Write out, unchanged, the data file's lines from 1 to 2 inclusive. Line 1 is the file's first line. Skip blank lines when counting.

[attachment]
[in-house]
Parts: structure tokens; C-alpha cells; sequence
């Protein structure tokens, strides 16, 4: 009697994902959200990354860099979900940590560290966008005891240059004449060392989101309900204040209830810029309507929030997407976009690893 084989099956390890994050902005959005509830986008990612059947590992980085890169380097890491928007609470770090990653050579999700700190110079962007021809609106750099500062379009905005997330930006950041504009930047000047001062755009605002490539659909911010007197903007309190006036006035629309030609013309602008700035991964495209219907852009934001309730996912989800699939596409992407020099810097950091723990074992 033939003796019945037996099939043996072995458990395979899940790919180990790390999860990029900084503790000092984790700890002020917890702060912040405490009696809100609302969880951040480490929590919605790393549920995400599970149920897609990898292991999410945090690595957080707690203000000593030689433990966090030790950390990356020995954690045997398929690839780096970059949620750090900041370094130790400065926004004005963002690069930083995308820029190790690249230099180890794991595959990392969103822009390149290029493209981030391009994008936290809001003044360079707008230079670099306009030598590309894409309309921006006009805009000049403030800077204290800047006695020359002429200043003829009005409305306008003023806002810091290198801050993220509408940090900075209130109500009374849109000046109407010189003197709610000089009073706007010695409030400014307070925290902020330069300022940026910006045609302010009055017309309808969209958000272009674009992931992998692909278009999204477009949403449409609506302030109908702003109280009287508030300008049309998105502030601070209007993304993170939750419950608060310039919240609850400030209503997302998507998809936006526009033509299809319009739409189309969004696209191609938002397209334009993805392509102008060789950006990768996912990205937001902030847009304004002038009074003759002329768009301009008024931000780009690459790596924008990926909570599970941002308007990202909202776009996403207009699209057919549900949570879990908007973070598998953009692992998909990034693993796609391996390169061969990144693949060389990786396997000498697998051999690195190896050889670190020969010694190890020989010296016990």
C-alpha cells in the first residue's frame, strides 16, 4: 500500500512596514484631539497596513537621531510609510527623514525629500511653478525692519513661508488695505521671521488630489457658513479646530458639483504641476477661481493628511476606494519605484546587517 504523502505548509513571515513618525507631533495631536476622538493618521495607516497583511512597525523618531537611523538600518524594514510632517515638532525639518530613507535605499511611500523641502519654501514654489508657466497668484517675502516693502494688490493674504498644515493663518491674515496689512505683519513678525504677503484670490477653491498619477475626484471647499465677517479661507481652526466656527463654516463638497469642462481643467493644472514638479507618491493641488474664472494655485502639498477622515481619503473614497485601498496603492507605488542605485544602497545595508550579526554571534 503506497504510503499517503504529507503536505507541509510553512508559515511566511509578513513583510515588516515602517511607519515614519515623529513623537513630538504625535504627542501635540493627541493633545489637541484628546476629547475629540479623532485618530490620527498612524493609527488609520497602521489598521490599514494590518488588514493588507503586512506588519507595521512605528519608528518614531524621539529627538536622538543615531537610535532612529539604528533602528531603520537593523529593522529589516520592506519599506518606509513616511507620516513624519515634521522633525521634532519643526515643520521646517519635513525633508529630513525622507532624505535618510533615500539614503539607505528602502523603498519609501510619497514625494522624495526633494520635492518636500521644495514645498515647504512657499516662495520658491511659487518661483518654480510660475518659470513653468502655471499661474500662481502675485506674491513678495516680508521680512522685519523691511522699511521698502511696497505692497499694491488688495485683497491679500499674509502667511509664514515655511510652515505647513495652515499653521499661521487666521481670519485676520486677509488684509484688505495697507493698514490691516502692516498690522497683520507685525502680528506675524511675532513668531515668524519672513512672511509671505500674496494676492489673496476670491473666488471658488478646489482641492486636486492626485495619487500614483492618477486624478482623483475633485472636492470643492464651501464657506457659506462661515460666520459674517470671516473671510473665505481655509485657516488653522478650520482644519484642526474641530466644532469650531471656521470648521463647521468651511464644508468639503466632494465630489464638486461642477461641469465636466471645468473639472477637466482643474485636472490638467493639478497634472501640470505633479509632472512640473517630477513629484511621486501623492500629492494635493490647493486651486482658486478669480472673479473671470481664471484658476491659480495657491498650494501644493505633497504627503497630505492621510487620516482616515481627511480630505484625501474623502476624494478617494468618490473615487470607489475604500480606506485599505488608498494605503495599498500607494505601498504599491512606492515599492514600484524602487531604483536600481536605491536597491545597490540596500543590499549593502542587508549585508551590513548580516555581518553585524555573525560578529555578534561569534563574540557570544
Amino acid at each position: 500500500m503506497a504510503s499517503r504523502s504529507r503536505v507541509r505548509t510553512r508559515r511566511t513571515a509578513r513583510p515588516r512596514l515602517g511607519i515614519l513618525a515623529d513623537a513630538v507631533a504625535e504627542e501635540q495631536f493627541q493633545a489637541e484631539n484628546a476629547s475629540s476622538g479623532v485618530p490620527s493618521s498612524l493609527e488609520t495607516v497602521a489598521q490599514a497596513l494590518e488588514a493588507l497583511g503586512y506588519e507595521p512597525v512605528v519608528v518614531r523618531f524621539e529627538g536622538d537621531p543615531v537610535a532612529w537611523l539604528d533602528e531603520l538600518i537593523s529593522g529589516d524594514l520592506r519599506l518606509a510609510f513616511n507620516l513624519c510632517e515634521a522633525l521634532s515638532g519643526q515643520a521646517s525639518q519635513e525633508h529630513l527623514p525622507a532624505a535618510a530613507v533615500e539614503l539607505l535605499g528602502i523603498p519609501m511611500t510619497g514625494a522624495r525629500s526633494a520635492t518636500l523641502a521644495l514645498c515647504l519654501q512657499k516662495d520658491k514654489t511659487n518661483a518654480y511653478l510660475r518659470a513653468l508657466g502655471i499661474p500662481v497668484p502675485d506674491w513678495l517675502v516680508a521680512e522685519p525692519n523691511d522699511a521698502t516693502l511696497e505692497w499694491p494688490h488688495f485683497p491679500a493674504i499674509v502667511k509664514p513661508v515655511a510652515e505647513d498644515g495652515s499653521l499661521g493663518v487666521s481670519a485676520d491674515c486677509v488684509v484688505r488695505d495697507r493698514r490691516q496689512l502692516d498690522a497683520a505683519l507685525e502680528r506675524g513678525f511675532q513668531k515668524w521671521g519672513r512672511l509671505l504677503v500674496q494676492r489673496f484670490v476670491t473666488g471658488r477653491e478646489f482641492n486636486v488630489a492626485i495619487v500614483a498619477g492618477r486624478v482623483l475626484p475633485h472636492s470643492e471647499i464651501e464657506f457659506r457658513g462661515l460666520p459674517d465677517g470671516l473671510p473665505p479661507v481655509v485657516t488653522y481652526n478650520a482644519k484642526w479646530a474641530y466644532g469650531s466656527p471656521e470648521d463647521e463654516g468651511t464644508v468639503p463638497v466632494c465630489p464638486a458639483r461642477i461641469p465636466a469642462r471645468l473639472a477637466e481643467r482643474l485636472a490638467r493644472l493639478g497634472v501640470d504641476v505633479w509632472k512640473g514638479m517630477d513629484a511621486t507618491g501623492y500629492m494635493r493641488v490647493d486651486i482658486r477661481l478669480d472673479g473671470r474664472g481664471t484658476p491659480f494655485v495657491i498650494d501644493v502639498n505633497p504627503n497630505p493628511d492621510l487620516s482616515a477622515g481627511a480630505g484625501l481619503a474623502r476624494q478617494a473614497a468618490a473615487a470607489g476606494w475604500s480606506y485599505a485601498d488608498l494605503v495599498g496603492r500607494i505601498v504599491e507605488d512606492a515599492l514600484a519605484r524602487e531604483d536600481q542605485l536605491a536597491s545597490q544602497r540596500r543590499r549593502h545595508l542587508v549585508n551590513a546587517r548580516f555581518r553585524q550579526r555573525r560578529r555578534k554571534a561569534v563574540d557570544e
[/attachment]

[in-house]
Parts: structure tokens; C-alpha cells; sequence